JPM: JetBlue, but for biopharma: Borisy's EQRx nabs $200M, takes aim at drug prices

SAN FRANCISCO—It's not news: Over time, biopharma companies have raised the price of new medicines ever higher—simply because they can, says veteran biotech investor Alexis Borisy. Now, he’s throwing a wrench in the system with a new kind of biotech company, one that will “reshape the industry” by introducing new medicines at “radically lower” prices. 

The company, EQRx, will create “equally good or better drugs” than those available today and sell them for cheaper. And, announcing its launch just ahead of the J.P. Morgan Healthcare Conference 2020, it’s raised $200 million to get started. 

Dubbed equivalars, these new medicines will be based on an understanding of how diseases unfold and how drugs work against biological targets to treat those diseases. Although they will be designed after existing drugs or those coming to market soon, the equivalars will not infringe other companies’ intellectual property and will be protected by their own patents, Borisy, EQRx CEO and chairman, told FierceBiotech. 

“We are not taking biological target risk,” he said. 

What that means is EQRx won’t be innovating the cell or gene therapies of tomorrow. It might eventually enter those arenas, but for now, EQRx is focusing on current drug development approaches “we know the most about,” Borisy said, including small molecules, biologics and antibodies, with a “significant focus” in cancer, immuno-inflammatory disease and “not-so-rare genetic diseases."

It’s the right time to do this, thanks to the computational and machine-learning technology available today, he said. 

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The goal is to bring market-based competition and pricing elasticity into the pharma market, much like budget airlines did in their industry: “With JetBlue and Southwest, the legacy carriers had to merge and figure out ways to be more efficient,” Borisy said. 

If all goes to plan, the equivalars will help the market settle on lower prices. If a drug developer is selling its drug at a reasonable price, EQRx’s copy will be following a more established medicine to market and should end up with just “modest share,” Borisy said. But if the company is selling its drug at too high a price, the equivalar should take over its market share.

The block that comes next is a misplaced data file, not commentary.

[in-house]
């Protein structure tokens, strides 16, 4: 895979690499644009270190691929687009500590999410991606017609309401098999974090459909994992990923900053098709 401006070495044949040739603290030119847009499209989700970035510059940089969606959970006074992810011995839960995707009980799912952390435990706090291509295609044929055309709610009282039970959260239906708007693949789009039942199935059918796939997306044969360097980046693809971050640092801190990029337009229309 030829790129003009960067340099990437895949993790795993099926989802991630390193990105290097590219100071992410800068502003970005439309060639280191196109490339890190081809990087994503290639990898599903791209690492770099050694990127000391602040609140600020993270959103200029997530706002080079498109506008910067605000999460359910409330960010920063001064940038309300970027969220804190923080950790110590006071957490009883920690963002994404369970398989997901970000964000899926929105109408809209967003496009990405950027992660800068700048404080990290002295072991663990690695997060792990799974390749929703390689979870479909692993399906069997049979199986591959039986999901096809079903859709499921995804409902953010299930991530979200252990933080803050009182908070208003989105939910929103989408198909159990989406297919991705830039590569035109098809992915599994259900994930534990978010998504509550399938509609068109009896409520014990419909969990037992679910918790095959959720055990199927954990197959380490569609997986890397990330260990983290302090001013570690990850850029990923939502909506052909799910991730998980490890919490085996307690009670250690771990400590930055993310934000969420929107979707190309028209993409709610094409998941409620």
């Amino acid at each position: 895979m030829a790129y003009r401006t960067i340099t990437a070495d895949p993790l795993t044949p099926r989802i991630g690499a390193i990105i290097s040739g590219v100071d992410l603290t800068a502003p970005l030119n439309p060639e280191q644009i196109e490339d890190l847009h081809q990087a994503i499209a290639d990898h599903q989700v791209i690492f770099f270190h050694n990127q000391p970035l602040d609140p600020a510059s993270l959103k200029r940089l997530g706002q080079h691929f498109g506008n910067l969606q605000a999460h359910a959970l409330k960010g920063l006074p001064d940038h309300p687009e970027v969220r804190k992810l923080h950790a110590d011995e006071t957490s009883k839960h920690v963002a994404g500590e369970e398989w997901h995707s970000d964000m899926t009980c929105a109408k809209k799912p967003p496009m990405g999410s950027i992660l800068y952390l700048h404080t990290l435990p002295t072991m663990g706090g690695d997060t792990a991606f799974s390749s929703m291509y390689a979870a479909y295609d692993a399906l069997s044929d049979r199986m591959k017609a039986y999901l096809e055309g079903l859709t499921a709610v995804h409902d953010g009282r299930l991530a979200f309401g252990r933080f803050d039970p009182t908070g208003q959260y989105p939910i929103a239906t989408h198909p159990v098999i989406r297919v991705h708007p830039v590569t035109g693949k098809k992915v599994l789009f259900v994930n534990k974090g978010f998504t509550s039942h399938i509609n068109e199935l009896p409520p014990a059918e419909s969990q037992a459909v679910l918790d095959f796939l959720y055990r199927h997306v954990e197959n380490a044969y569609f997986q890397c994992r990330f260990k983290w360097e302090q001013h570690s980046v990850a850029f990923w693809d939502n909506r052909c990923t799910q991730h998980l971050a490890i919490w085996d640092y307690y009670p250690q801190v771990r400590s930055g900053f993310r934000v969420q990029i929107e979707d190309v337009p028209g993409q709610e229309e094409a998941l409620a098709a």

It’ll be years before EQRx will prove its approach can work. And one piece of the puzzle it doesn’t have full control over is health systems and payers, which must choose to switch to the cheaper copy. EQRx’s series A investors, which include GV, ARCH Venture Partners and a16z, have bet $200 million on that vision. That belief must continue if EQRx plans to return to the VC well. 

"If we believe the market is going to reprice, the long-term vision for EQRx is ultimately bullish. Other players will merge, acquire each other and take out some inefficiencies there,” Borisy said. 

EQRx hopes to go after 50 targets in the next decade. Those programs may not all result in approved and marketed drugs, but it’s important for EQRx’s efforts to be at scale, he said. Creating a handful of cheaper drugs isn’t going to move the needle. 

“We’re working closely in strategic collaboration with the healthcare system—integrated delivery networks and payers or governmental systems that are very worried as they look out over the next decade of what’s happening with some of these expensive drugs,” Borisy said. “It’s not really about one drug here or there. It’s about having a significant number of drugs. It’s one of the reasons this company has to be built at scale.” 

Building EQRx with Borisy will be Melanie Nallicheri, a biopharma vet who was most recently chief business officer at Foundation Medicine, the first biotech Borisy founded as a partner at Third Rock Ventures. They’re joined by Robert Forrester, former CEO of Verastem Oncology, and co-founders Sandra Horning, M.D., who left her post as chief medical officer at Roche last month, and Peter Bach, M.D., of Memorial Sloan Kettering Cancer Center.